“Small boat, Great sailor”
This ancient quotation sums up a deep-rooted belief of seafarers. On the other hand, it is obvious that facing the challenges of the sea on a small boat requires greater courage than on board a large vessel. But let’s see how the issue of safety at sea has been tackled on the P8.
What does “unsinkable boat” mean?
Only boats that pass the safety tests required by the certifying bodies obtain the CE mark and can be marketed in Europe. These tests verify the effective resistance of the hull to sinking when completely flooded. Great, so no boat out there can sink? Not really, because the tests do not contemplate the case in which the hull is not only flooded but also broken through. Therefore boats can sink if holes are opened in the buoyancy compartments obtained in the cavities.
But is there a way to ensure unsinkability even with holes in the hull? Yes, but on one condition: the boat’s construction material must have a specific weight that is decidedly lower than that of water. Like the wood with which we make the P8 at Zentime!
The P8 is:
made with plywood certified by the Italian Naval Register, a material with a specific weight equal to a quarter of that of fiberglass;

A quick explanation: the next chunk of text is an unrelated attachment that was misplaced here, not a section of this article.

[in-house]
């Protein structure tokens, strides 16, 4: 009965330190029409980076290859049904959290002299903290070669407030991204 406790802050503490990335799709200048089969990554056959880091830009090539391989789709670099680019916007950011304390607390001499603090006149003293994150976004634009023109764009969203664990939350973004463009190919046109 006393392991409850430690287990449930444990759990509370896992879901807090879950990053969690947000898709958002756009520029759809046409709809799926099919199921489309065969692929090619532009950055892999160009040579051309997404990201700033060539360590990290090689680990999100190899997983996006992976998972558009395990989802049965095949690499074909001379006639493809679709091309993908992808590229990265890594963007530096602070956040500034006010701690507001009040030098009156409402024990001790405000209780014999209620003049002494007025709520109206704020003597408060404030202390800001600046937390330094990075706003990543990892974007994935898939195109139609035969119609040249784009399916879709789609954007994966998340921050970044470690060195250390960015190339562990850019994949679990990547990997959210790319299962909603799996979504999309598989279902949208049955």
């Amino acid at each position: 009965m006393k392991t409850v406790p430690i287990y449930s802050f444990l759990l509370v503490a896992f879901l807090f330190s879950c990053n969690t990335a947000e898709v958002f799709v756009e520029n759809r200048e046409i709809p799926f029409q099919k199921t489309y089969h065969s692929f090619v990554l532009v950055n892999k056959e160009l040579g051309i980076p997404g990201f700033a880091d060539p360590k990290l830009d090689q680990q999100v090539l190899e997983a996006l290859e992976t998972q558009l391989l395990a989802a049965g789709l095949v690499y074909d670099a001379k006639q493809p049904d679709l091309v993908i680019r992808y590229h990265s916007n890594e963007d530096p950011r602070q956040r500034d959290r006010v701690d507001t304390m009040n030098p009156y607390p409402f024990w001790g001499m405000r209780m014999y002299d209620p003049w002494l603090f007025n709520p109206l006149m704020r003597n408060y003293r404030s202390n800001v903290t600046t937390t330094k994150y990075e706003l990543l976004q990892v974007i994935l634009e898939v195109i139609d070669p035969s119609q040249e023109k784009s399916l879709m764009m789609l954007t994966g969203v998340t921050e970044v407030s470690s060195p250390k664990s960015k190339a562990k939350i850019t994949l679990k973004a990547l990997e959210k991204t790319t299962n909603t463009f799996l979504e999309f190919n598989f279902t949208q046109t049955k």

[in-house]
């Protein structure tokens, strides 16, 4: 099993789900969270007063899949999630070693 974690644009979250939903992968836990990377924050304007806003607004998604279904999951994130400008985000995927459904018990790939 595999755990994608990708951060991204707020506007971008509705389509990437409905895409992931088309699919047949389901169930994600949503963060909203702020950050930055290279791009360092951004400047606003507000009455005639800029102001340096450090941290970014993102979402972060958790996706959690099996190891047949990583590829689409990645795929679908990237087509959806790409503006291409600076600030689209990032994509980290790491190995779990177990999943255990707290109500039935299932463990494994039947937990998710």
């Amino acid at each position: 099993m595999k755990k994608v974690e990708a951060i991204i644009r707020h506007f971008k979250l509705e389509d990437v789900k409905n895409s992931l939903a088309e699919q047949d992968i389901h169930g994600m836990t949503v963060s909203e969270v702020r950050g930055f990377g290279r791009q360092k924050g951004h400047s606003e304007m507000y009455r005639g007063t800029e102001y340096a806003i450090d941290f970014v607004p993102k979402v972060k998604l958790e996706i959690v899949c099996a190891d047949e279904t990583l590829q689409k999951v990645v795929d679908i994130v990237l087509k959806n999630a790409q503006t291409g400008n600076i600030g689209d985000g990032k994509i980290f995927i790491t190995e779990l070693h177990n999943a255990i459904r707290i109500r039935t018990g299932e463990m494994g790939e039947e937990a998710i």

equipped with double integral pneumatic buoyancy tanks, at full side.
The P8 is therefore a very safe boat.
Reversible pneumatic buoyancy reserves
The buoyancy reserves can always be used in two different ways, depending on the type of navigation to be undertaken. The external pneumatic reserves are the key to the success of the dinghy. This provision of reserves has a dual purpose, because the primary function of reserve is added to that of stabilizer. But sometimes you want to take advantage of the P8’s native hull lines to get the best performance. In fact, we remind you that the P8 has hull lines (read the FAQ) directly inherited from the Dinghy Mirror. By then using the internal buoyancy reserves, the boat is allowed to move through the water with minimal friction.
Hybrid propulsion: never a single propulsion
The single propulsion constitutes an intrinsic point of weakness. This is why on motor boats, for example, the choice of installing two engines is usual. Certainly an improvement, although sometimes the problem can be with other elements of the “security chain”. In fact, the precaution of the second engine becomes useless if the problem concerns the tank or common fuel circuits.
Typical example of trouble (with a happy ending) on a single propulsion boat.
On the P8 there are always at least 2 propulsions (oars + sail), but also 3 if an engine is added: a mix that ensures the best level of safety.